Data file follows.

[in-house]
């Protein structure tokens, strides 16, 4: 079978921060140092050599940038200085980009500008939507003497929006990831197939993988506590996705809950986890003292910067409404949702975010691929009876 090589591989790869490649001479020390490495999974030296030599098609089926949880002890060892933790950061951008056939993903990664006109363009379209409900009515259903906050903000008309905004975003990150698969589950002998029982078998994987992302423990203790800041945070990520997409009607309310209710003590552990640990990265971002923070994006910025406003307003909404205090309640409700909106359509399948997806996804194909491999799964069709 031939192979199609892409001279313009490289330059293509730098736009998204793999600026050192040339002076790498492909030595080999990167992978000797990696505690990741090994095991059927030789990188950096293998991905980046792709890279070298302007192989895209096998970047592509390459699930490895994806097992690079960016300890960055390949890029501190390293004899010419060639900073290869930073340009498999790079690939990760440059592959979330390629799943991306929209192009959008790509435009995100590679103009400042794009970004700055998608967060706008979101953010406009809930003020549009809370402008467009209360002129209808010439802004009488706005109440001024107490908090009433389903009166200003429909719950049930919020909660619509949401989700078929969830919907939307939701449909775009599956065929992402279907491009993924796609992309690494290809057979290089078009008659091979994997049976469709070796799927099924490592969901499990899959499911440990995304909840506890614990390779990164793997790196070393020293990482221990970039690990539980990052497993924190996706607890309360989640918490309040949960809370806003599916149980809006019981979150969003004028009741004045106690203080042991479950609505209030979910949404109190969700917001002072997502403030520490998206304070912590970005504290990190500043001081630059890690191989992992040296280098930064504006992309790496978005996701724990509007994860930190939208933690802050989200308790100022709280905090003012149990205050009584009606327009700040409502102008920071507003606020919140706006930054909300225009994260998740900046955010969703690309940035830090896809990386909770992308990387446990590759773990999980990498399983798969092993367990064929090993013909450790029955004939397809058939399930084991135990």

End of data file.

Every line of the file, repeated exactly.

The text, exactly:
[in-house]
């Protein structure tokens, strides 16, 4: 079978921060140092050599940038200085980009500008939507003497929006990831197939993988506590996705809950986890003292910067409404949702975010691929009876 090589591989790869490649001479020390490495999974030296030599098609089926949880002890060892933790950061951008056939993903990664006109363009379209409900009515259903906050903000008309905004975003990150698969589950002998029982078998994987992302423990203790800041945070990520997409009607309310209710003590552990640990990265971002923070994006910025406003307003909404205090309640409700909106359509399948997806996804194909491999799964069709 031939192979199609892409001279313009490289330059293509730098736009998204793999600026050192040339002076790498492909030595080999990167992978000797990696505690990741090994095991059927030789990188950096293998991905980046792709890279070298302007192989895209096998970047592509390459699930490895994806097992690079960016300890960055390949890029501190390293004899010419060639900073290869930073340009498999790079690939990760440059592959979330390629799943991306929209192009959008790509435009995100590679103009400042794009970004700055998608967060706008979101953010406009809930003020549009809370402008467009209360002129209808010439802004009488706005109440001024107490908090009433389903009166200003429909719950049930919020909660619509949401989700078929969830919907939307939701449909775009599956065929992402279907491009993924796609992309690494290809057979290089078009008659091979994997049976469709070796799927099924490592969901499990899959499911440990995304909840506890614990390779990164793997790196070393020293990482221990970039690990539980990052497993924190996706607890309360989640918490309040949960809370806003599916149980809006019981979150969003004028009741004045106690203080042991479950609505209030979910949404109190969700917001002072997502403030520490998206304070912590970005504290990190500043001081630059890690191989992992040296280098930064504006992309790496978005996701724990509007994860930190939208933690802050989200308790100022709280905090003012149990205050009584009606327009700040409502102008920071507003606020919140706006930054909300225009994260998740900046955010969703690309940035830090896809990386909770992308990387446990590759773990999980990498399983798969092993367990064929090993013909450790029955004939397809058939399930084991135990």